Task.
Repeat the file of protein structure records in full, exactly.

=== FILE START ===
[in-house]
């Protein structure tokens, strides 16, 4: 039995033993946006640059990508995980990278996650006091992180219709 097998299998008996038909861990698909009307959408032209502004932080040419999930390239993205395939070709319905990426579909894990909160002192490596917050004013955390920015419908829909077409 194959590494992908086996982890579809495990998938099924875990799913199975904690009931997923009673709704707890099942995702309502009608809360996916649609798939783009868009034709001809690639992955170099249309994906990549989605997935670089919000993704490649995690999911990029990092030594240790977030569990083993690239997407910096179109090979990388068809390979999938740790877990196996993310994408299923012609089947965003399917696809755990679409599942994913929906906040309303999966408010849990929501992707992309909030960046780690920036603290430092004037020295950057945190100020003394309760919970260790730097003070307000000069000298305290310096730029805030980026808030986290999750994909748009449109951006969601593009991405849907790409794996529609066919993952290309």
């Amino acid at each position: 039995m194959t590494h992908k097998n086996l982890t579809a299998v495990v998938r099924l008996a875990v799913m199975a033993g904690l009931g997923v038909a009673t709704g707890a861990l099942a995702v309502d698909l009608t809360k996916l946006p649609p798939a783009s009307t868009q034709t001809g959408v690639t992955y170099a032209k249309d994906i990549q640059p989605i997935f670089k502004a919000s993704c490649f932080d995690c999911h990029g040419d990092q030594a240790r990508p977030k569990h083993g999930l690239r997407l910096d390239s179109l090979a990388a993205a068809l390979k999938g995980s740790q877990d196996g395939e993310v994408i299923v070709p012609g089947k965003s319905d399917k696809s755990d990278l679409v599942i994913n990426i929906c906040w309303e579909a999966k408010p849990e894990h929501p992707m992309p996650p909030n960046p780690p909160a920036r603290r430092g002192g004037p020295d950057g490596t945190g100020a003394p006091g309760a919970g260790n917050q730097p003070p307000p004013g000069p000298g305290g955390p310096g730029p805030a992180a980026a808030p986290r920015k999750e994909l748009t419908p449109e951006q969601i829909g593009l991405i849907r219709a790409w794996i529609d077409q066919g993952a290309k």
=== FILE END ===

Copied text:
[in-house]
């Protein structure tokens, strides 16, 4: 039995033993946006640059990508995980990278996650006091992180219709 097998299998008996038909861990698909009307959408032209502004932080040419999930390239993205395939070709319905990426579909894990909160002192490596917050004013955390920015419908829909077409 194959590494992908086996982890579809495990998938099924875990799913199975904690009931997923009673709704707890099942995702309502009608809360996916649609798939783009868009034709001809690639992955170099249309994906990549989605997935670089919000993704490649995690999911990029990092030594240790977030569990083993690239997407910096179109090979990388068809390979999938740790877990196996993310994408299923012609089947965003399917696809755990679409599942994913929906906040309303999966408010849990929501992707992309909030960046780690920036603290430092004037020295950057945190100020003394309760919970260790730097003070307000000069000298305290310096730029805030980026808030986290999750994909748009449109951006969601593009991405849907790409794996529609066919993952290309």
């Amino acid at each position: 039995m194959t590494h992908k097998n086996l982890t579809a299998v495990v998938r099924l008996a875990v799913m199975a033993g904690l009931g997923v038909a009673t709704g707890a861990l099942a995702v309502d698909l009608t809360k996916l946006p649609p798939a783009s009307t868009q034709t001809g959408v690639t992955y170099a032209k249309d994906i990549q640059p989605i997935f670089k502004a919000s993704c490649f932080d995690c999911h990029g040419d990092q030594a240790r990508p977030k569990h083993g999930l690239r997407l910096d390239s179109l090979a990388a993205a068809l390979k999938g995980s740790q877990d196996g395939e993310v994408i299923v070709p012609g089947k965003s319905d399917k696809s755990d990278l679409v599942i994913n990426i929906c906040w309303e579909a999966k408010p849990e894990h929501p992707m992309p996650p909030n960046p780690p909160a920036r603290r430092g002192g004037p020295d950057g490596t945190g100020a003394p006091g309760a919970g260790n917050q730097p003070p307000p004013g000069p000298g305290g955390p310096g730029p805030a992180a980026a808030p986290r920015k999750e994909l748009t419908p449109e951006q969601i829909g593009l991405i849907r219709a790409w794996i529609d077409q066919g993952a290309k």